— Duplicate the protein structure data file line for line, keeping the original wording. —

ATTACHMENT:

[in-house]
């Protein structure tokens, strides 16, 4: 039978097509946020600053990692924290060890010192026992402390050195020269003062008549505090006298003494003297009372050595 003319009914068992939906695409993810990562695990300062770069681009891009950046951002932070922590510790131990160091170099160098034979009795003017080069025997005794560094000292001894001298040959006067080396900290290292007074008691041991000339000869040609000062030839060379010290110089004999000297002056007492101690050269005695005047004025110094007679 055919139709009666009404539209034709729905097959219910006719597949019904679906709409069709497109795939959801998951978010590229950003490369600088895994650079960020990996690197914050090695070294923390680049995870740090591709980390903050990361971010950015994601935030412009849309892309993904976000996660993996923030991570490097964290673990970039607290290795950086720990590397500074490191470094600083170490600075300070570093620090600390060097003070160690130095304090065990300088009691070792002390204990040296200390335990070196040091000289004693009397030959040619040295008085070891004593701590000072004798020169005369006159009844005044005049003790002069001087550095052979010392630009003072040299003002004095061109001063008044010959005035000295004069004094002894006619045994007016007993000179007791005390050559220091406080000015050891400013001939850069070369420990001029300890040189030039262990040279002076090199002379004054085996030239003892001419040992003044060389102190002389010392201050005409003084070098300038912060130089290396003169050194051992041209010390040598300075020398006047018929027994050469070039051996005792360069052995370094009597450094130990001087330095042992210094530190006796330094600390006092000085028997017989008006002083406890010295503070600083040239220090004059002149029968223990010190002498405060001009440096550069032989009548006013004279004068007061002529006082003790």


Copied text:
[in-house]
């Protein structure tokens, strides 16, 4: 039978097509946020600053990692924290060890010192026992402390050195020269003062008549505090006298003494003297009372050595 003319009914068992939906695409993810990562695990300062770069681009891009950046951002932070922590510790131990160091170099160098034979009795003017080069025997005794560094000292001894001298040959006067080396900290290292007074008691041991000339000869040609000062030839060379010290110089004999000297002056007492101690050269005695005047004025110094007679 055919139709009666009404539209034709729905097959219910006719597949019904679906709409069709497109795939959801998951978010590229950003490369600088895994650079960020990996690197914050090695070294923390680049995870740090591709980390903050990361971010950015994601935030412009849309892309993904976000996660993996923030991570490097964290673990970039607290290795950086720990590397500074490191470094600083170490600075300070570093620090600390060097003070160690130095304090065990300088009691070792002390204990040296200390335990070196040091000289004693009397030959040619040295008085070891004593701590000072004798020169005369006159009844005044005049003790002069001087550095052979010392630009003072040299003002004095061109001063008044010959005035000295004069004094002894006619045994007016007993000179007791005390050559220091406080000015050891400013001939850069070369420990001029300890040189030039262990040279002076090199002379004054085996030239003892001419040992003044060389102190002389010392201050005409003084070098300038912060130089290396003169050194051992041209010390040598300075020398006047018929027994050469070039051996005792360069052995370094009597450094130990001087330095042992210094530190006796330094600390006092000085028997017989008006002083406890010295503070600083040239220090004059002149029968223990010190002498405060001009440096550069032989009548006013004279004068007061002529006082003790």